Cochlear spiral ganglion neuron degeneration following cyclodextrin-induced hearing loss

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HPβCD as a treatment for Niemann-Pick Type C1 disease can reduce some debilitating symptoms and extend life span, but the therapeutic doses used to treat the disease cause hearing loss. Initial studies in rodents suggested that HPβCD selectively damaged only cochlear outer hair cells (OHC) during the first week post-treatment. However, the recent in vivo and in vitro studies suggested that the damage could become progressively worse and more extensive over time. To test this hypothesis, rats we treated subcutaneously with 1, 2, 3 or 4 g/kg of HPβCD and waited for 8-weeks to assess the long-term histological consequences.[1] The results indicate that the two highest doses of HPβCD caused extensive damage not only to OHC, but also to inner hair cells, pillar cells and other support cells resulting in the collapse and flattening of the sensory epithelium. The 4 g/kg dose destroyed all the outer hair cells and three-fourths of the inner hair cells over the basal two-thirds of the cochlea and more than 85% of the nerve fibers in the habenula perforata and more than 80% of spiral ganglion neurons in the middle of basal turn of the cochlea. The mechanisms that lead to the delayed degeneration of inner hair cells, pillar cells, nerve fibers and spiral ganglion neurons remain poorly understood, but may be related to the loss of trophic support caused by the degeneration of sensory and/or support cells in the organ of Corti. Despite the massive damage to the cochlear sensory epithelium, the blood vessels in the stria vascularis and the vestibular hair cells in the utricle and saccule remained normal.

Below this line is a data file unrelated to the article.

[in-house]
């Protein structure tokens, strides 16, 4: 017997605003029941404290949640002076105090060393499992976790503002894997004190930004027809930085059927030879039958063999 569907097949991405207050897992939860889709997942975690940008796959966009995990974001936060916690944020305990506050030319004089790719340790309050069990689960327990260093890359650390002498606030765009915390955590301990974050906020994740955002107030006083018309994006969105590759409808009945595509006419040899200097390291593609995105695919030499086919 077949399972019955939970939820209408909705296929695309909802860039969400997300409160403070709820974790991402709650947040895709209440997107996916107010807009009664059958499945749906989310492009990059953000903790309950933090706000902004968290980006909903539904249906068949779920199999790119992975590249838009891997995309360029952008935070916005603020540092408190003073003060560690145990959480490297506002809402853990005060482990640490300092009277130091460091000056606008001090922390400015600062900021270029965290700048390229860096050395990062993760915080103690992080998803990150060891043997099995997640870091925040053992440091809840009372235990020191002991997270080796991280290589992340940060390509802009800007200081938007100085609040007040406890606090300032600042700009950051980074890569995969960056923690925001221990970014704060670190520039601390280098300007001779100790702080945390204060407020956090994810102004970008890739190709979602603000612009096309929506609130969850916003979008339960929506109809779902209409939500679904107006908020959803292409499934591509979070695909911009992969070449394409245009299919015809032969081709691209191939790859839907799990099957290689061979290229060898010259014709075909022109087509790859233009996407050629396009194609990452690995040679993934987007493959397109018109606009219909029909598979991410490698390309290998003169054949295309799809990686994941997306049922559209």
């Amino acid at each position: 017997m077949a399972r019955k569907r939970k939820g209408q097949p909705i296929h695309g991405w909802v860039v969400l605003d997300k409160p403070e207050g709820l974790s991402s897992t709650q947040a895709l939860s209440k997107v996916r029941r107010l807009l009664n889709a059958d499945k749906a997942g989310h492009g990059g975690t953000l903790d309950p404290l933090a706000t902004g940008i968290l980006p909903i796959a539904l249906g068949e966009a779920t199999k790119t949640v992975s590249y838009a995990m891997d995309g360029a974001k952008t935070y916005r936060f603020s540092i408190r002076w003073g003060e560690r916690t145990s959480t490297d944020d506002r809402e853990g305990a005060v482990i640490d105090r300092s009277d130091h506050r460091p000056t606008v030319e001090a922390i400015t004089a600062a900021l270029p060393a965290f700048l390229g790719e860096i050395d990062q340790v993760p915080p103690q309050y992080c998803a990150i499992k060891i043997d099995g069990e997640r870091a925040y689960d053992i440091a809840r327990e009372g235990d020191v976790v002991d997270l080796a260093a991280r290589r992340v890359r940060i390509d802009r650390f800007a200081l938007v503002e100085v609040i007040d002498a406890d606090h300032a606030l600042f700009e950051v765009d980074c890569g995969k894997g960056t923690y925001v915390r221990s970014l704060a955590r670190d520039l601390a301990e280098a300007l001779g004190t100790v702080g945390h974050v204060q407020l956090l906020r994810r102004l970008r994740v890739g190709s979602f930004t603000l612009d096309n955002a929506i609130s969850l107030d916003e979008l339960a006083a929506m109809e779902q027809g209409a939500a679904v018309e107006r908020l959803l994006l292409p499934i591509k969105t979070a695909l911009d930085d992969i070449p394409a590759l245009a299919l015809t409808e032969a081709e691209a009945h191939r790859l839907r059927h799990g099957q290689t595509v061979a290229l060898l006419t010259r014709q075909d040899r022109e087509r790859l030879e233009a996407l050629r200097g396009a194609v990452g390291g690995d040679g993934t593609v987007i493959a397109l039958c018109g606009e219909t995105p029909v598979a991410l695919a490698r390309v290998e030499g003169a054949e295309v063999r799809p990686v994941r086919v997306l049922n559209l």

Photomicrograph of silver nitrate stained surface preparation from middle of the basal turn (~70%-distance- from-apex), arrowhead shows missing OHCs. [1]

[1] D. Ding, H. Jiang, R. Sali (2021) Cochlear spiral ganglion neuron degeneration following cyclodextrin-induced hearing loss. Hearing Research 400, 108125.


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